ZWS appoints designers for 'Love Your Clothes' residency

Two Scottish designers have won the chance to create ‘fashion-forward’ collections from discarded garments after a competition held by Zero Waste Scotland (ZWS) to promote the value of textile waste.

Part of the ‘Love Your Clothes’ Campaign, the competition was launched in collaboration with the Salvation Army Trading Company (SATC) and will see the two designers take up a 12-week residency to create two new ‘catwalk-worthy’ collections from 150kg of unwanted garments, donated by the charity.

ZWS appoints designers for Love Your Clothes residencyAimee Kent, who has previously worked with sustainable design store The Top Project, and Black Cherry Studio were both chosen to take up the roles, and will receive £3,500 for their part in the project. They will also be able to keep the collections at the end of the 12 weeks.

The commission will finish on 28 February 2016, with the collections unveiled in March.

ZWS hopes that the collections will encourage people to think about the way they purchase, use and dispose of clothes.  It is estimated that in the UK, garments have an approximate lifetime of two years and three months..

On being awarded the residency, Aimee Kent said: “This opportunity is the perfect fit for me, because I already run a sustainable surface pattern design which focuses on the re-use of materials. I want to create designs that can be worn again and again and never go out of style. That’s what I intend to do here.”

Jemma Wood, owner of Black Cherry Studio, added: “I want to create a meaningful collection that brings together elements of both the Salvation Army and Zero Waste Scotland. Our specialism is textile print, which will breathe new life into the unwanted garments and shoe people that with a little creativity you can turn the unwanted into the desirable. I can’t wait to get started.”

 ‘Donate old clothes first and recycle second’

According to ZWS, an average Scottish household owns approximately £4,000-worth of clothes with only 70 per cent being worn each year, mainly due to items not fitting correctly.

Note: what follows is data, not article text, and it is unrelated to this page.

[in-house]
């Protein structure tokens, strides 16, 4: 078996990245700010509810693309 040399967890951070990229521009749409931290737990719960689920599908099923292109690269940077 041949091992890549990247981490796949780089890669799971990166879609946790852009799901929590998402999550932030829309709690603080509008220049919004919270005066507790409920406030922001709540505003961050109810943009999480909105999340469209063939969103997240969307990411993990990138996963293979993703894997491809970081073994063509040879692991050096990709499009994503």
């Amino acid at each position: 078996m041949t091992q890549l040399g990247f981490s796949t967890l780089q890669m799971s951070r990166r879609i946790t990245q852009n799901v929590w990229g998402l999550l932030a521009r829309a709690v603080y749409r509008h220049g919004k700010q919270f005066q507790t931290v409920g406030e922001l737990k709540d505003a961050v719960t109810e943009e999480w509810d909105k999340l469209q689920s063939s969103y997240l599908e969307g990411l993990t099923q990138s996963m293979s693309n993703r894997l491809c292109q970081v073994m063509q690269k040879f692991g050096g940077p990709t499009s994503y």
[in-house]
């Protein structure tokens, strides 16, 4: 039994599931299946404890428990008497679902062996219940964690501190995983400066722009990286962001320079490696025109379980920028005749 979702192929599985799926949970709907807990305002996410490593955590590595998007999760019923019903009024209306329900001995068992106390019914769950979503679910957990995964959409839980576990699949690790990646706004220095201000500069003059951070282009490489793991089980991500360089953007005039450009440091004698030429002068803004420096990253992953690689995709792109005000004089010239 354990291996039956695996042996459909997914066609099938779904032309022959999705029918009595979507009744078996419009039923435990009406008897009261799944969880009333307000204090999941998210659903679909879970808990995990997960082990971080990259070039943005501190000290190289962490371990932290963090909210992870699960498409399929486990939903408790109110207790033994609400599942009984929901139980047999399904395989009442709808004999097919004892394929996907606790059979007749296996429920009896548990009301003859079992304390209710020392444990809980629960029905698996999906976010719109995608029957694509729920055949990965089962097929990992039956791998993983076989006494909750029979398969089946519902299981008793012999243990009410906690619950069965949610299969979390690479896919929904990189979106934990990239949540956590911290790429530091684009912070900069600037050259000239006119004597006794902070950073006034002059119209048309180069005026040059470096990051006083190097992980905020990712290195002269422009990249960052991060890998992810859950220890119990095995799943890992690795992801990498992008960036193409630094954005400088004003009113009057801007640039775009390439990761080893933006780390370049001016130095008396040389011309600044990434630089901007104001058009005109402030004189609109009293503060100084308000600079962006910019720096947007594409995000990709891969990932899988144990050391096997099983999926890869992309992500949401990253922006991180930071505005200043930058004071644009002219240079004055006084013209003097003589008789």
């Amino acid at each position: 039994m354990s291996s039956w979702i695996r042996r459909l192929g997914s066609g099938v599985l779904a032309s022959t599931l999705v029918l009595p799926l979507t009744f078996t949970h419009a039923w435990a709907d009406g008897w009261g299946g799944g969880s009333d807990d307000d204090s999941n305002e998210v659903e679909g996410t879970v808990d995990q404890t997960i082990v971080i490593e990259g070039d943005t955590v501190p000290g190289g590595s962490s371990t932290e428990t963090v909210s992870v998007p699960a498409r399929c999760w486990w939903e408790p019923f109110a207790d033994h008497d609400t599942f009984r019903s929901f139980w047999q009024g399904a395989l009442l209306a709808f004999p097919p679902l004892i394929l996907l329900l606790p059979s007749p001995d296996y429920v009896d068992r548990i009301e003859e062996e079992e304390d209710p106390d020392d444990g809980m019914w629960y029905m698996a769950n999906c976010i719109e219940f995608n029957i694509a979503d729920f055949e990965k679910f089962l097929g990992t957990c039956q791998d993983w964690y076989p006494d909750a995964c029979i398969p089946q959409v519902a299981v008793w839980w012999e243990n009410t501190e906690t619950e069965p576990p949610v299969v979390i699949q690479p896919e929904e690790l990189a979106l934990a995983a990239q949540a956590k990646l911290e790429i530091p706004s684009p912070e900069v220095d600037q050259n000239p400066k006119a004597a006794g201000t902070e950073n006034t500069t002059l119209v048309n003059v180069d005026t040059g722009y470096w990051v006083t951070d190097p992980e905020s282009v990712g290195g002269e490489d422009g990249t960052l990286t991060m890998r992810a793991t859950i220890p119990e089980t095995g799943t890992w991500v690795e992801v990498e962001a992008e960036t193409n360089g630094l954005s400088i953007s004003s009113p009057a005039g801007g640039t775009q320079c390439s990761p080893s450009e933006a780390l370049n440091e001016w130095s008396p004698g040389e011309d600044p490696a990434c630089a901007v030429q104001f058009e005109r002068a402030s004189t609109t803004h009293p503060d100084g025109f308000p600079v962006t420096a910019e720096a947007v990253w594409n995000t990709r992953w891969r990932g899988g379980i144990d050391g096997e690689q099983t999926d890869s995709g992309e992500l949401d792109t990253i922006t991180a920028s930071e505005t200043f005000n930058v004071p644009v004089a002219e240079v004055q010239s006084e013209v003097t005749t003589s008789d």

It estimates that every year clothes to the value of approximately £140 million (350,000 tonnes) are thrown away and end up in landfill sites. In addition, The SATC receives over 30,000 tonnes of clothes every year, which are donated via their 52 charity shops and thousands of recycling banks in Scotland.

ZWS believes that most unwanted clothing can be turned into something valuable and want to encourage people to see that their clothes have value.

Lynn Wilson, Textiles Manager at ZWS, said: “The project aims to encourage Scots to pass on or donate old clothes first and recycle second. All textiles have a value and can be used again and again; clothing should never be put in the bin.

 “Our two fabulous winners are eager to get started by hand-picking their staple pieces from five tonnes of unwanted garments. They will then set to work over the next 12 weeks creating a new fashion and textiles collection using this previously unwanted and unsellable clothing. It will be interesting to see if anyone recognises their old clothes when we have the big reveal.”

‘So much value in textiles’

The Salvation Army, one of the biggest clothing retailers in the UK, uses funds raised from the resale of garments towards helping vulnerable people.

Catherine Hamou from SATC said: “There is so much value in textiles that people often don’t see, so we’re really excited to play a part in this project. The creativity of these talented designers should prove to be very inspiring and we’re looking forward to the results over the coming months.

“As a charity that works with vulnerable people all over the country, we see the effects of poverty every day; clothing should never been thrown away when it can be reused or re-worn. Donating textiles to charities like us means that you’re helping to raise millions of pounds each year for people who need it most – and not only that, but you’re helping to prevent hugely unnecessary waste that could be heading straight to landfill.”

Projects funded by the Salvation Army involve care for older people, homeless and addiction services, help at emergency incidents, support for adult victims of human trafficking in England and Wales, a Family Tracing Service among others.

More information on Love Your Clothes can be found at the campaign’s website.